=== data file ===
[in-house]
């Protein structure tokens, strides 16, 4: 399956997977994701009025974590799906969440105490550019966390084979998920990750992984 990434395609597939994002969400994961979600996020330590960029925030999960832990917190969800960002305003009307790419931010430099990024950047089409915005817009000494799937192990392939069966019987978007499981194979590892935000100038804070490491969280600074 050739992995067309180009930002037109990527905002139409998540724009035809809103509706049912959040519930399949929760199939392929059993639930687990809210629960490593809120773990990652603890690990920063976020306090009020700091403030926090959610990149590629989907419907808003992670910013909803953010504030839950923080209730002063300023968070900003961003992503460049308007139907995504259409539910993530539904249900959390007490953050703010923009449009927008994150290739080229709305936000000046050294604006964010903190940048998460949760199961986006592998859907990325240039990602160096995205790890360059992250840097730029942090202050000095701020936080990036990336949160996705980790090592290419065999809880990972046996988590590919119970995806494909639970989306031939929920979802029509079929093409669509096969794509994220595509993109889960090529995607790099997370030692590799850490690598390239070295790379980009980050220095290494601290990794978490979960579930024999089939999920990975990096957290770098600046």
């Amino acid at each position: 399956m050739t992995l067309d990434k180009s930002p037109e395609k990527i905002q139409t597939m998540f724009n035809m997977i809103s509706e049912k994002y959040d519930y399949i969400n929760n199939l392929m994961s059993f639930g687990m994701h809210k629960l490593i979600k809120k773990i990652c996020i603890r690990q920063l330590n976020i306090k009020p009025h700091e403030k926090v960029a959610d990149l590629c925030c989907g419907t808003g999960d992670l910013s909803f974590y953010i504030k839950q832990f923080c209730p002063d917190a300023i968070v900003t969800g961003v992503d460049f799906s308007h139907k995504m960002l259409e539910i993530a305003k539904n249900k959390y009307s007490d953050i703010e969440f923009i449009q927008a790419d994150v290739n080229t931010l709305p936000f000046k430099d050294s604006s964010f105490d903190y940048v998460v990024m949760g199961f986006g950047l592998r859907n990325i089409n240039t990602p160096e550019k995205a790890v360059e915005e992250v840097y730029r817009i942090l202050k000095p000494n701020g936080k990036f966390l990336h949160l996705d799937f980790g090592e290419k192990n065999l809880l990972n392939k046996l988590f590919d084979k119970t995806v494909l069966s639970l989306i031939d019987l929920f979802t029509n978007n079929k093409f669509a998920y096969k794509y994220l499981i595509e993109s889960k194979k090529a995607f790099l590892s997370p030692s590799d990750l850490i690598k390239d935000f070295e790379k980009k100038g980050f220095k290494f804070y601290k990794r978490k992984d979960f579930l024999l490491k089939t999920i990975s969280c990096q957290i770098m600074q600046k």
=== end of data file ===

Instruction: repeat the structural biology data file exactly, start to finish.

[in-house]
């Protein structure tokens, strides 16, 4: 399956997977994701009025974590799906969440105490550019966390084979998920990750992984 990434395609597939994002969400994961979600996020330590960029925030999960832990917190969800960002305003009307790419931010430099990024950047089409915005817009000494799937192990392939069966019987978007499981194979590892935000100038804070490491969280600074 050739992995067309180009930002037109990527905002139409998540724009035809809103509706049912959040519930399949929760199939392929059993639930687990809210629960490593809120773990990652603890690990920063976020306090009020700091403030926090959610990149590629989907419907808003992670910013909803953010504030839950923080209730002063300023968070900003961003992503460049308007139907995504259409539910993530539904249900959390007490953050703010923009449009927008994150290739080229709305936000000046050294604006964010903190940048998460949760199961986006592998859907990325240039990602160096995205790890360059992250840097730029942090202050000095701020936080990036990336949160996705980790090592290419065999809880990972046996988590590919119970995806494909639970989306031939929920979802029509079929093409669509096969794509994220595509993109889960090529995607790099997370030692590799850490690598390239070295790379980009980050220095290494601290990794978490979960579930024999089939999920990975990096957290770098600046």
């Amino acid at each position: 399956m050739t992995l067309d990434k180009s930002p037109e395609k990527i905002q139409t597939m998540f724009n035809m997977i809103s509706e049912k994002y959040d519930y399949i969400n929760n199939l392929m994961s059993f639930g687990m994701h809210k629960l490593i979600k809120k773990i990652c996020i603890r690990q920063l330590n976020i306090k009020p009025h700091e403030k926090v960029a959610d990149l590629c925030c989907g419907t808003g999960d992670l910013s909803f974590y953010i504030k839950q832990f923080c209730p002063d917190a300023i968070v900003t969800g961003v992503d460049f799906s308007h139907k995504m960002l259409e539910i993530a305003k539904n249900k959390y009307s007490d953050i703010e969440f923009i449009q927008a790419d994150v290739n080229t931010l709305p936000f000046k430099d050294s604006s964010f105490d903190y940048v998460v990024m949760g199961f986006g950047l592998r859907n990325i089409n240039t990602p160096e550019k995205a790890v360059e915005e992250v840097y730029r817009i942090l202050k000095p000494n701020g936080k990036f966390l990336h949160l996705d799937f980790g090592e290419k192990n065999l809880l990972n392939k046996l988590f590919d084979k119970t995806v494909l069966s639970l989306i031939d019987l929920f979802t029509n978007n079929k093409f669509a998920y096969k794509y994220l499981i595509e993109s889960k194979k090529a995607f790099l590892s997370p030692s590799d990750l850490i690598k390239d935000f070295e790379k980009k100038g980050f220095k290494f804070y601290k990794r978490k992984d979960f579930l024999l490491k089939t999920i990975s969280c990096q957290i770098m600074q600046k």